I could transfer the stocks 'in kind', but I'd still be in the same position of holding too much of a single stock, and my company's stock, at that.

    Anyone more familiar with the ING lineup?

  3. But if you keep adding to your TFSA at a rate of $5000/year the gains will outweigh the fees.....

    However - if you invest in the mutual funds you have to agree to not touch the money for 3 years and if this is your emergency fund, cash is the way to go so it is accessible.


Post a Comment

Popular posts from this blog

Today was my last day at work, and I'm okay with that

Today marks a weird spot on the calendar for me. It’s one of those landmarks that really doesn’t mean anything, other than to illustrate the weirdness of time and how we feel it. As of today, my son Gordon has been without his mother longer than he was with her. The length of time Amanda has been gone is now longer than the length of time we were a family of three. Sometimes it doesn’t feel like it’s been that long, but that dangblasted calendar tells me it’s almost three years. I have not said a word about it to G, but tonight, for the first time in a long time, he pulled out the Missing Mummy book for bedtime. Today was my last day in broadcasting for a while, as far as I can tell. I spent the past five years as Program Director at Newstalk 1290 CJBK in London, Ontario. And in recent years, I was also the noon-hour show host, afternoon news anchor, a commercial voice guy, TV news promo voice guy, and more. Also in the past five years, I’ve bought a house, endured renovation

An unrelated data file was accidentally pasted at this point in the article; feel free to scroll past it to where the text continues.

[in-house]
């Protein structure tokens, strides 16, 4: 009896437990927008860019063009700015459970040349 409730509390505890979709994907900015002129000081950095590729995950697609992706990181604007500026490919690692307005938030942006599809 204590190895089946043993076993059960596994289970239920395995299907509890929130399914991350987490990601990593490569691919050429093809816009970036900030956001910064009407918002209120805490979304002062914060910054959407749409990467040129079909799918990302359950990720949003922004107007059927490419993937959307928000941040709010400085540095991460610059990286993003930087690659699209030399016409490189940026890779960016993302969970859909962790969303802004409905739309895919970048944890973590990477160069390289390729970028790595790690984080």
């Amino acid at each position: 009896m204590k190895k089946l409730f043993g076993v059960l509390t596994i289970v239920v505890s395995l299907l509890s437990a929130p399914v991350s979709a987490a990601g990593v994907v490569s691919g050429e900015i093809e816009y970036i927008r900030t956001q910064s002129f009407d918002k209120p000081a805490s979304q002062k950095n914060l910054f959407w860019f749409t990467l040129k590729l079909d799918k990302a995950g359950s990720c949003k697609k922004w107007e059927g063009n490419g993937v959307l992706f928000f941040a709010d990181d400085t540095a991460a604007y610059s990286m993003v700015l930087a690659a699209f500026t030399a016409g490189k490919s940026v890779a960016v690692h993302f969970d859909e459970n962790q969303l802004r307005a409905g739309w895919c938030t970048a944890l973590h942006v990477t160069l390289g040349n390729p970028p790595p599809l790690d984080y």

A request, as we reach two years

Wow, long time no write. I didn't enjoy this past winter. I was certainly in a long slump. Things were very challenging at work. Gordon was awesome, as always, but I was just in a sustained funk from last summer on. And I'm not sure I'm all the way out of it yet. I'm still largely in quiet hermit mode, but have been making progress at resuming social contact. Little dude and I have a very busy summer that will go by in a flash. This Thursday will mark two years since Amanda died. I still replay the events of that night in my head almost every day. I'd like to not. Sometimes it feels like forever ago, but sometimes I'm right there all over again. Hey, can I ask for your help with something? Two years ago, so many wonderful people told me that if there was anything they could do to help .... Well, I don't ask often. And I should've asked more. And I should ask more even now. I'm still not comfortable asking. But I'm asking for this. I put

Hard to believe it's been a year - but it has

One year ago today, we lost Amanda. Time plays tricks on all of us. We can think "that was so long ago" at the same time as "it feels like yesterday." I run into this all the time with Amanda's death. Yes, it feels like just yesterday, or last night, or later today, that Amanda collapsed in the kitchen and died after that long, brutal battle with ovarian cancer. But every day has ticked by at a pace like any other, and it's been a whole year of those days, with incremental and sometimes revolutionary change. As I move about our home, it's hard to fathom that she's been gone a whole year. Amanda's garden awakens, early Spring 2017. Many of the decorative items she carefully arranged throughout the house are in the exact same place as the last time she touched them. She had the vision, not me, so I've been reluctant to disturb her decisions on what looks good and works. In other places, I'm reminded that it's been at least